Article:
Georgia Insurance Commissioner’s Directive 20-EX-9 for Suspension of Pre-Authorization Waiting Periods for Post-Acute Placements of COVID-19 Patients

On December 3, 2020, Georgia Insurance Commissioner issued Directive 20-EX-9, which advised health insurance issuers that they should suspend for 60 days preauthorization requirements for post-acute placements of COVID-19 patients in skilled nursing facilities, home healthcare services, acute rehabilitation services and long-term acute care hospitals following inpatient hospitalization. The purpose of this directive is to facilitate quicker post-acute placements to relieve the pandemic’s straining on hospital bed capacity for Georgia hospitals.

Georgia’s First COVID-19 Business Interruption Loss Insurance Case Results in Carrier Victory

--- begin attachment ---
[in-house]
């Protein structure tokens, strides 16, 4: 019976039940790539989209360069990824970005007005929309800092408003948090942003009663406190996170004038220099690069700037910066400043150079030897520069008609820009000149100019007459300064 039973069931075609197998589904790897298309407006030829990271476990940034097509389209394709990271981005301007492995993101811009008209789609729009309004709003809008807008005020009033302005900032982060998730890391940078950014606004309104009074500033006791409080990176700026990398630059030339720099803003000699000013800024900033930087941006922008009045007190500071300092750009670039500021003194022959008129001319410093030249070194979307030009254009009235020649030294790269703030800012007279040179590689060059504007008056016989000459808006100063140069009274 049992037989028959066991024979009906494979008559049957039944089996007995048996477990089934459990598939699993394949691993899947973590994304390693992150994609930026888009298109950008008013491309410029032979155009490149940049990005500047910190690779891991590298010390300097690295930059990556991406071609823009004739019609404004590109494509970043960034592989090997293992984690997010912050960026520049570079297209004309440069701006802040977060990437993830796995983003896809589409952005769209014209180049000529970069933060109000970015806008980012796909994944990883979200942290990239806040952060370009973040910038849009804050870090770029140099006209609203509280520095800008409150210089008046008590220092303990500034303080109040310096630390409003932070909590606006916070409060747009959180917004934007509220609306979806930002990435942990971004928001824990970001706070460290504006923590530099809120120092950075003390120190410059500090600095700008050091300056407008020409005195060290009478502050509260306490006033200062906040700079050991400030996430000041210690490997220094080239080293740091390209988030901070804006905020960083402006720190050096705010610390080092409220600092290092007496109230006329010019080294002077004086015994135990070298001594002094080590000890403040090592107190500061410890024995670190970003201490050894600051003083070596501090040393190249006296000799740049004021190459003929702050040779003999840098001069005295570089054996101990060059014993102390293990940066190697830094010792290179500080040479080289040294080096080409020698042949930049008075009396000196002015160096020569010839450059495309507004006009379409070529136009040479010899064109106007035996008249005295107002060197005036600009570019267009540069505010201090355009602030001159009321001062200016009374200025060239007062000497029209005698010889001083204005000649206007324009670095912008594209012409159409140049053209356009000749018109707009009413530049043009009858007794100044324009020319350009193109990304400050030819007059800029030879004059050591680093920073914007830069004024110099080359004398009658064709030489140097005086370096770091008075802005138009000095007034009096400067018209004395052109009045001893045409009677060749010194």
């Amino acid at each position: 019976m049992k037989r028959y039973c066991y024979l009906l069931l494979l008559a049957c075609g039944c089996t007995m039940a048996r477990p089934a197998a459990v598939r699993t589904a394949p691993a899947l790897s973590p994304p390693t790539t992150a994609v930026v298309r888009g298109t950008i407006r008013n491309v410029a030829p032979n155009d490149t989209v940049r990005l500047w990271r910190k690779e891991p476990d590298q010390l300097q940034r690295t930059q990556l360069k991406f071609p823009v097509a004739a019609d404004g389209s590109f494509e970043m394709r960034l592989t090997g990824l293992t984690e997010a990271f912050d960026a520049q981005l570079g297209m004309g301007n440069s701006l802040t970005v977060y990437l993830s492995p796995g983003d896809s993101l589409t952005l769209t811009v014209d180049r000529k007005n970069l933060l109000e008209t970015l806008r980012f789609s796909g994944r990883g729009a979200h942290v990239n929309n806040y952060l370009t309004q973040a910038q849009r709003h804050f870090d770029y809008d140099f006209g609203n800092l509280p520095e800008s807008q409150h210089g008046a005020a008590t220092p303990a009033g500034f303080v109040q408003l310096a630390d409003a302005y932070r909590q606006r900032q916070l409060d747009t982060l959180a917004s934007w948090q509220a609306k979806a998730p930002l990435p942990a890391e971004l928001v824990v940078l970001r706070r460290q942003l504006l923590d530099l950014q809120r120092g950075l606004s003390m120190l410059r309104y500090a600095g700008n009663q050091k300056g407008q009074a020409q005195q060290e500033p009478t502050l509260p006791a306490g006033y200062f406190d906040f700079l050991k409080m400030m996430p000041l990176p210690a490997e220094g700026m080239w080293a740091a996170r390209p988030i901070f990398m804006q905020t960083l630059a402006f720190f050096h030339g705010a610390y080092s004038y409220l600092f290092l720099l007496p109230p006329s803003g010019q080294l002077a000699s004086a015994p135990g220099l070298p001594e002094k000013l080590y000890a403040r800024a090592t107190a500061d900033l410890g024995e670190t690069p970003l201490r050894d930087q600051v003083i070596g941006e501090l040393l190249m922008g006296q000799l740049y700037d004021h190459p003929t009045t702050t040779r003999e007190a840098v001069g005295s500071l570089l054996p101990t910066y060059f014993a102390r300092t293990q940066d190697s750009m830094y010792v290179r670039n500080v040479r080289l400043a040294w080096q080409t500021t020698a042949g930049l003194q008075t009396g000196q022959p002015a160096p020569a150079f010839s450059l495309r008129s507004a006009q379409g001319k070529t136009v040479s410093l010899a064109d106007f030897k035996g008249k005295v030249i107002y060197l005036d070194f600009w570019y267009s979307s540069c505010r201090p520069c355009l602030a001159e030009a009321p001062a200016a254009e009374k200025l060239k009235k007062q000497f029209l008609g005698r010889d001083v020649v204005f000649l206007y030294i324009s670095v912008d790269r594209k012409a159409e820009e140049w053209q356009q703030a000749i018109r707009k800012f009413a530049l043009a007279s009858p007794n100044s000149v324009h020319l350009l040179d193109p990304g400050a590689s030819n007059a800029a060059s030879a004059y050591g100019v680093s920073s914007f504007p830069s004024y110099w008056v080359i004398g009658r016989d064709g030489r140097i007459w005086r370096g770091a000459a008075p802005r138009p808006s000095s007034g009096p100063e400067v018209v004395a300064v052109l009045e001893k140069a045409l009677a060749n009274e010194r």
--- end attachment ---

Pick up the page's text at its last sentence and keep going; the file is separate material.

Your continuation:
In Henry’s Louisiana Grill v. Allied Ins. Co. of America (Civil Action No. 1:20-CV-2939-TWT), decided October 6, 2020, Georgia’s Northern District Court (Atlanta Division) granted the insurer’s motion to dismiss the business interruption insurance coverage claim of the restaurant and denied its motion seeking to have the Georgia Supreme Court weigh-in on an certified question of law. Like many other courts around the country, the federal court held that the eatery did not experience a “direct physical loss of or damage to property” because of the Georgia Governor’s March 14, 2020 COVID-19 related Public Health State of Emergency executive order, which did not impose any physical change on the covered premises. Also, the court did not find the policy’s language ambiguous.  Likewise, the civil authority coverage under the insurance policy at issue was not triggered because the executive order did not prohibit patrons from accessing the restaurant and was at most a stay-at-home advisory order, recognizing an already present public health threat. As a result, the court declined to exercise its discretion to certify the question of what is the meaning of “direct physical loss of or damage to property”, rejecting the plaintiff insured’s argument that there is a “substantial doubt regarding the status of state law” on the issue, which is requirement for certifications of questions of law to the state’s supreme court.